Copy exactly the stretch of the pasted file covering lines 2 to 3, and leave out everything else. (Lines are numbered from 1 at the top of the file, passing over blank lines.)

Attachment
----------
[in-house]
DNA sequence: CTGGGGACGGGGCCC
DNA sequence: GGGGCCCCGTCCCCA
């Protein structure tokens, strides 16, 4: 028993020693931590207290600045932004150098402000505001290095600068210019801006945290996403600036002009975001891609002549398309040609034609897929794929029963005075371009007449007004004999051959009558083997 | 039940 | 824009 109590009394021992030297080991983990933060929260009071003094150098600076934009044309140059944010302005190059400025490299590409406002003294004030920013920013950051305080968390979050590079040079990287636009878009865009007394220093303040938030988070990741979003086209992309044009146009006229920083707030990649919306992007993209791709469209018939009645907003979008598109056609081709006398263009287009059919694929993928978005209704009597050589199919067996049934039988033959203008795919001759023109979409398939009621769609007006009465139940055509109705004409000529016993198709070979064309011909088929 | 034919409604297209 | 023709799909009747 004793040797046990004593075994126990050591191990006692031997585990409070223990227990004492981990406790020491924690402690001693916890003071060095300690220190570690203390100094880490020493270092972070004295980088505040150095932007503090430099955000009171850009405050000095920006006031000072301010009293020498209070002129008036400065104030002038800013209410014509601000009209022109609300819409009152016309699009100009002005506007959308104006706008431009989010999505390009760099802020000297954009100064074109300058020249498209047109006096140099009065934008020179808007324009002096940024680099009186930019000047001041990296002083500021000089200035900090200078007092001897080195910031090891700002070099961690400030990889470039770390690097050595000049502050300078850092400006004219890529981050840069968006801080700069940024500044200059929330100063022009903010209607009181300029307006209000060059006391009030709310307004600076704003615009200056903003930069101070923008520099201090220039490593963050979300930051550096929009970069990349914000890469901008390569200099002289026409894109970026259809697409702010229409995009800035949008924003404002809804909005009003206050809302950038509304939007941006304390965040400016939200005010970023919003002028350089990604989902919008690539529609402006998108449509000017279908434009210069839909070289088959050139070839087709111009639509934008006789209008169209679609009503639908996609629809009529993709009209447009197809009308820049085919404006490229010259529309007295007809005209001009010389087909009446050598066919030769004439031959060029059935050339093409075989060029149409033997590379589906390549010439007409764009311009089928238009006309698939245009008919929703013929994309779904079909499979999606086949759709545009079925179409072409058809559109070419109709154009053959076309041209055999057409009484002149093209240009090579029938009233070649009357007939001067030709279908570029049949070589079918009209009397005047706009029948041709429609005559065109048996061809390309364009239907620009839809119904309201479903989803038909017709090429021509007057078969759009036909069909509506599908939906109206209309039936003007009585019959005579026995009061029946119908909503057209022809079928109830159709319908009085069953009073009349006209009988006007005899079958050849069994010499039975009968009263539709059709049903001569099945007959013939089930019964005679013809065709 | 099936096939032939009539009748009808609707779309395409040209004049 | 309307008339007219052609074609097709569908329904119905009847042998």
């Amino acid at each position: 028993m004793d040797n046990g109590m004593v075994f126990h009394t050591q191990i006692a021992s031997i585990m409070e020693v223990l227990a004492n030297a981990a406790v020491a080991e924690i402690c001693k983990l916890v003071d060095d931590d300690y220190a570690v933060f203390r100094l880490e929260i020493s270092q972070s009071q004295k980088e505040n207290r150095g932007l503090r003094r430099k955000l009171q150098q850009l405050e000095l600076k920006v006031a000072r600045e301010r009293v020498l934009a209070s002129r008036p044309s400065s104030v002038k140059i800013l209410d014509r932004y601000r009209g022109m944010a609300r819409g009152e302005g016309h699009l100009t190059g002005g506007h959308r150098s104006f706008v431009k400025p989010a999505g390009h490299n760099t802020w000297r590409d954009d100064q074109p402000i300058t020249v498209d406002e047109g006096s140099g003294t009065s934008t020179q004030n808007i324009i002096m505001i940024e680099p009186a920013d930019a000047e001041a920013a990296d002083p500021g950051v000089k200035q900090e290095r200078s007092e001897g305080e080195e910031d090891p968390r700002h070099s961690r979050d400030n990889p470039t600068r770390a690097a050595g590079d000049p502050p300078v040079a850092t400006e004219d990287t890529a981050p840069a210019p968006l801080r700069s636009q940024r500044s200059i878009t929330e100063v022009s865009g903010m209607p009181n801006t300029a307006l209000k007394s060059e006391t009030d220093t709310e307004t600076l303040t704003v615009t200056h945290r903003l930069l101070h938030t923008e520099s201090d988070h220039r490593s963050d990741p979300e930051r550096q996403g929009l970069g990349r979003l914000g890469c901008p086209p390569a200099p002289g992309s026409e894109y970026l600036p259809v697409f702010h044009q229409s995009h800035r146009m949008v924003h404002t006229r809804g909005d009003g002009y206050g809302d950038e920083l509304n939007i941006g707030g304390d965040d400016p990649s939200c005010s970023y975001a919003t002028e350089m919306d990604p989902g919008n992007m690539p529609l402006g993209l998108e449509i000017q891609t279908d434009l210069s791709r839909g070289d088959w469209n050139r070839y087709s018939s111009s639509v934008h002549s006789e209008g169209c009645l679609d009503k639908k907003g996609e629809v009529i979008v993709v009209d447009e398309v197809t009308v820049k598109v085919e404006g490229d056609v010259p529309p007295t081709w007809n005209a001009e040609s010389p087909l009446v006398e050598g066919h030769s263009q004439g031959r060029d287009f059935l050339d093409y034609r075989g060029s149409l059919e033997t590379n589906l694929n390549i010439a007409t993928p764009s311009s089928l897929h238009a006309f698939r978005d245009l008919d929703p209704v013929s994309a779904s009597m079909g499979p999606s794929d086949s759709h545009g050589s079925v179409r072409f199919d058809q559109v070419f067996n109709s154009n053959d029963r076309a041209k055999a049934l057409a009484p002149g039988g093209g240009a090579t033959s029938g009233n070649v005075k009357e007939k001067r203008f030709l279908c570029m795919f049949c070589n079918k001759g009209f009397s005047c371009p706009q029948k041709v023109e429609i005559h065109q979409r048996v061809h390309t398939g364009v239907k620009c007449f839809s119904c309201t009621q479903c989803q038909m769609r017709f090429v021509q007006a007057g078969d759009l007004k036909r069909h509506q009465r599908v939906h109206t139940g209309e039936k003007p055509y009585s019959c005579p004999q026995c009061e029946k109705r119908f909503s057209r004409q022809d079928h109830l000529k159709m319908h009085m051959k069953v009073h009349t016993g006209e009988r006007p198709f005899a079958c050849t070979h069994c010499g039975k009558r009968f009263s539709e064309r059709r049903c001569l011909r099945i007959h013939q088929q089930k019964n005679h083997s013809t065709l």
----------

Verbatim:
DNA sequence: CTGGGGACGGGGCCC
DNA sequence: GGGGCCCCGTCCCCA